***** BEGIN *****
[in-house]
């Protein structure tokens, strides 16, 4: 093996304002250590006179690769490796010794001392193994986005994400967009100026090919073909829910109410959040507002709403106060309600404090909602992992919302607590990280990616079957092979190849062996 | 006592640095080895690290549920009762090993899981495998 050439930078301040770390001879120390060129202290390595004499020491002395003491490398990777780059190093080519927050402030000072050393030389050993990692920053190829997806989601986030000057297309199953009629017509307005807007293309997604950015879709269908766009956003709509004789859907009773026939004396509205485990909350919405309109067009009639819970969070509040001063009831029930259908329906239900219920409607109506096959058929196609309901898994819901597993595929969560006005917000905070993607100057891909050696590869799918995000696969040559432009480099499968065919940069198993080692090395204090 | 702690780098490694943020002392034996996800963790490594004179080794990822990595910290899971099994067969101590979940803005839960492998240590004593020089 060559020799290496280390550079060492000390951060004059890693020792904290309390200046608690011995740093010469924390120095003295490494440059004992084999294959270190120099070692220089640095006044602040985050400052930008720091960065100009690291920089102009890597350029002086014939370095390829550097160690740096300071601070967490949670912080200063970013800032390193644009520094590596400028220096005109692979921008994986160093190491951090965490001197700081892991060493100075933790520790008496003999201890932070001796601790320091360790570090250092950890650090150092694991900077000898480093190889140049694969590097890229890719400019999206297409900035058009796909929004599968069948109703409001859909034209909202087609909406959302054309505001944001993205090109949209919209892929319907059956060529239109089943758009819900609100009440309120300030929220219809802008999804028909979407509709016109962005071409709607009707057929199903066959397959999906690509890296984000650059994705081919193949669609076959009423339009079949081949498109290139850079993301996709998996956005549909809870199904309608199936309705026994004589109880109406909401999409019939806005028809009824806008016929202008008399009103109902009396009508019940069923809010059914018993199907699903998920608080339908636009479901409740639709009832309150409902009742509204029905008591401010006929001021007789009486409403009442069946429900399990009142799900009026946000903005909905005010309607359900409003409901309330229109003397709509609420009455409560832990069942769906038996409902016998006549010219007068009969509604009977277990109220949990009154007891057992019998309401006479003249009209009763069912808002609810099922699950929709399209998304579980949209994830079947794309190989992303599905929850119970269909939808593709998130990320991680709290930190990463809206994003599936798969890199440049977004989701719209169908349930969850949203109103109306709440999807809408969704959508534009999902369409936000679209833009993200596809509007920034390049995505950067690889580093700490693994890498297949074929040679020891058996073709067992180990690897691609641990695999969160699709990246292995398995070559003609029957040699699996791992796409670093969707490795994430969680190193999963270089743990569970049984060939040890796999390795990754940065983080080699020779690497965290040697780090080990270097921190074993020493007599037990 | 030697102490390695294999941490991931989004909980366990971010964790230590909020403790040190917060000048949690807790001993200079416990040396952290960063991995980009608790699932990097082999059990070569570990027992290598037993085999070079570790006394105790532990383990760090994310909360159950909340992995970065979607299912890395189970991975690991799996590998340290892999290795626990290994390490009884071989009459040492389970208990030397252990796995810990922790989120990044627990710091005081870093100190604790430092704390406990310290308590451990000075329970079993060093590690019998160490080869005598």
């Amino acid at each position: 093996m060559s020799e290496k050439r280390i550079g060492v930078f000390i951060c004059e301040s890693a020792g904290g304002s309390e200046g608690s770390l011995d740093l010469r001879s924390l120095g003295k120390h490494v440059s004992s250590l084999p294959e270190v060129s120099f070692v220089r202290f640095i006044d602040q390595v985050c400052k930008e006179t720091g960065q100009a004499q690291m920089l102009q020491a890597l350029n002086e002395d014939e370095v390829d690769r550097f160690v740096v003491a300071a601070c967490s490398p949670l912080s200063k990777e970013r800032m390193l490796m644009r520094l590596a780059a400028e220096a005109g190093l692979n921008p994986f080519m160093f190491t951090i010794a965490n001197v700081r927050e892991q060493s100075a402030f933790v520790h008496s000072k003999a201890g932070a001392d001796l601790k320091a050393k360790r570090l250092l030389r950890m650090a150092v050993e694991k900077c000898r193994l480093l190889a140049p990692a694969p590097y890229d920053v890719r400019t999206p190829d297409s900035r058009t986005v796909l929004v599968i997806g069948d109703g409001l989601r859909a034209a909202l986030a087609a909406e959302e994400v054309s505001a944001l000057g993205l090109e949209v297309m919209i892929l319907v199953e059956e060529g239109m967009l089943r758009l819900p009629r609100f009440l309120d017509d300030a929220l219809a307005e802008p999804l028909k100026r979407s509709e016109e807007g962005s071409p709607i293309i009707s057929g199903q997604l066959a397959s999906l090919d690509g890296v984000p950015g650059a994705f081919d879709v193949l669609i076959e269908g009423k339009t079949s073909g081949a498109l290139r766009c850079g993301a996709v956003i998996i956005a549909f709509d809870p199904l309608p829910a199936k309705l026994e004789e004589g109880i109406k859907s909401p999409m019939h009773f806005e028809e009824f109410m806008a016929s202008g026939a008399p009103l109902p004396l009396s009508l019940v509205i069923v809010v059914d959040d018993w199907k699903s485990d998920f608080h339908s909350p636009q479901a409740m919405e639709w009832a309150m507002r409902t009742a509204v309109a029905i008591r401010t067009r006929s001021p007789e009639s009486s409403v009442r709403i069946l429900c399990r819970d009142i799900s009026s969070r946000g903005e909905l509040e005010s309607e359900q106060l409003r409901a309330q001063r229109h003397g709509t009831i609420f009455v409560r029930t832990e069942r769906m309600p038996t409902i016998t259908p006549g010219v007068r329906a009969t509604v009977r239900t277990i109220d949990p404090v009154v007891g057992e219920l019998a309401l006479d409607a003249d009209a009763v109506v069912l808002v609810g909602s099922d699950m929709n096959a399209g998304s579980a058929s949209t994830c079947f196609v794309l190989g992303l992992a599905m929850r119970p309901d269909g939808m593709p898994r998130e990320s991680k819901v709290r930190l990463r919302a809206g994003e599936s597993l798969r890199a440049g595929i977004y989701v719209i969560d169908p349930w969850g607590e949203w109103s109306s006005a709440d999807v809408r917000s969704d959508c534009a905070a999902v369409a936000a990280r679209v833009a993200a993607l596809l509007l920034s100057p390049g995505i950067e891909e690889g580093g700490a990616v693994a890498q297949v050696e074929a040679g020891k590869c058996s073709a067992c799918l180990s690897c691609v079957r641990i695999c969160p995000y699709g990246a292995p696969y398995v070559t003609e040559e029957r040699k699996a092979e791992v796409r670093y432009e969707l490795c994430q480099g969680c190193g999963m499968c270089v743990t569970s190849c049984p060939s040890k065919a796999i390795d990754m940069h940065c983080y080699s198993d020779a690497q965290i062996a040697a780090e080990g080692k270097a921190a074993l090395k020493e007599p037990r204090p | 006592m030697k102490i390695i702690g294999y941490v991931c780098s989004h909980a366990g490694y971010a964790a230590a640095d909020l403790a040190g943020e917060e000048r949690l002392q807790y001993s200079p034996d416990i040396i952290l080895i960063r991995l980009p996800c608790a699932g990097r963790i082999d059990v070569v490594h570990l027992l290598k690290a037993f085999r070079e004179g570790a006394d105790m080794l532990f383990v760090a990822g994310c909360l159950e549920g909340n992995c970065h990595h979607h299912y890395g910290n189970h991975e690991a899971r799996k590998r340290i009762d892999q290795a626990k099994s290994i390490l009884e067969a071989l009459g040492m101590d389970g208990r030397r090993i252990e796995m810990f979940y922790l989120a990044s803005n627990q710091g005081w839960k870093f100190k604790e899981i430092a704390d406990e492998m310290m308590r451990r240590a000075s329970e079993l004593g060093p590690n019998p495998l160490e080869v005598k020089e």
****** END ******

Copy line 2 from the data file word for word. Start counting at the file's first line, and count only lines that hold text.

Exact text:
């Protein structure tokens, strides 16, 4: 093996304002250590006179690769490796010794001392193994986005994400967009100026090919073909829910109410959040507002709403106060309600404090909602992992919302607590990280990616079957092979190849062996 | 006592640095080895690290549920009762090993899981495998 050439930078301040770390001879120390060129202290390595004499020491002395003491490398990777780059190093080519927050402030000072050393030389050993990692920053190829997806989601986030000057297309199953009629017509307005807007293309997604950015879709269908766009956003709509004789859907009773026939004396509205485990909350919405309109067009009639819970969070509040001063009831029930259908329906239900219920409607109506096959058929196609309901898994819901597993595929969560006005917000905070993607100057891909050696590869799918995000696969040559432009480099499968065919940069198993080692090395204090 | 702690780098490694943020002392034996996800963790490594004179080794990822990595910290899971099994067969101590979940803005839960492998240590004593020089 060559020799290496280390550079060492000390951060004059890693020792904290309390200046608690011995740093010469924390120095003295490494440059004992084999294959270190120099070692220089640095006044602040985050400052930008720091960065100009690291920089102009890597350029002086014939370095390829550097160690740096300071601070967490949670912080200063970013800032390193644009520094590596400028220096005109692979921008994986160093190491951090965490001197700081892991060493100075933790520790008496003999201890932070001796601790320091360790570090250092950890650090150092694991900077000898480093190889140049694969590097890229890719400019999206297409900035058009796909929004599968069948109703409001859909034209909202087609909406959302054309505001944001993205090109949209919209892929319907059956060529239109089943758009819900609100009440309120300030929220219809802008999804028909979407509709016109962005071409709607009707057929199903066959397959999906690509890296984000650059994705081919193949669609076959009423339009079949081949498109290139850079993301996709998996956005549909809870199904309608199936309705026994004589109880109406909401999409019939806005028809009824806008016929202008008399009103109902009396009508019940069923809010059914018993199907699903998920608080339908636009479901409740639709009832309150409902009742509204029905008591401010006929001021007789009486409403009442069946429900399990009142799900009026946000903005909905005010309607359900409003409901309330229109003397709509609420009455409560832990069942769906038996409902016998006549010219007068009969509604009977277990109220949990009154007891057992019998309401006479003249009209009763069912808002609810099922699950929709399209998304579980949209994830079947794309190989992303599905929850119970269909939808593709998130990320991680709290930190990463809206994003599936798969890199440049977004989701719209169908349930969850949203109103109306709440999807809408969704959508534009999902369409936000679209833009993200596809509007920034390049995505950067690889580093700490693994890498297949074929040679020891058996073709067992180990690897691609641990695999969160699709990246292995398995070559003609029957040699699996791992796409670093969707490795994430969680190193999963270089743990569970049984060939040890796999390795990754940065983080080699020779690497965290040697780090080990270097921190074993020493007599037990 | 030697102490390695294999941490991931989004909980366990971010964790230590909020403790040190917060000048949690807790001993200079416990040396952290960063991995980009608790699932990097082999059990070569570990027992290598037993085999070079570790006394105790532990383990760090994310909360159950909340992995970065979607299912890395189970991975690991799996590998340290892999290795626990290994390490009884071989009459040492389970208990030397252990796995810990922790989120990044627990710091005081870093100190604790430092704390406990310290308590451990000075329970079993060093590690019998160490080869005598």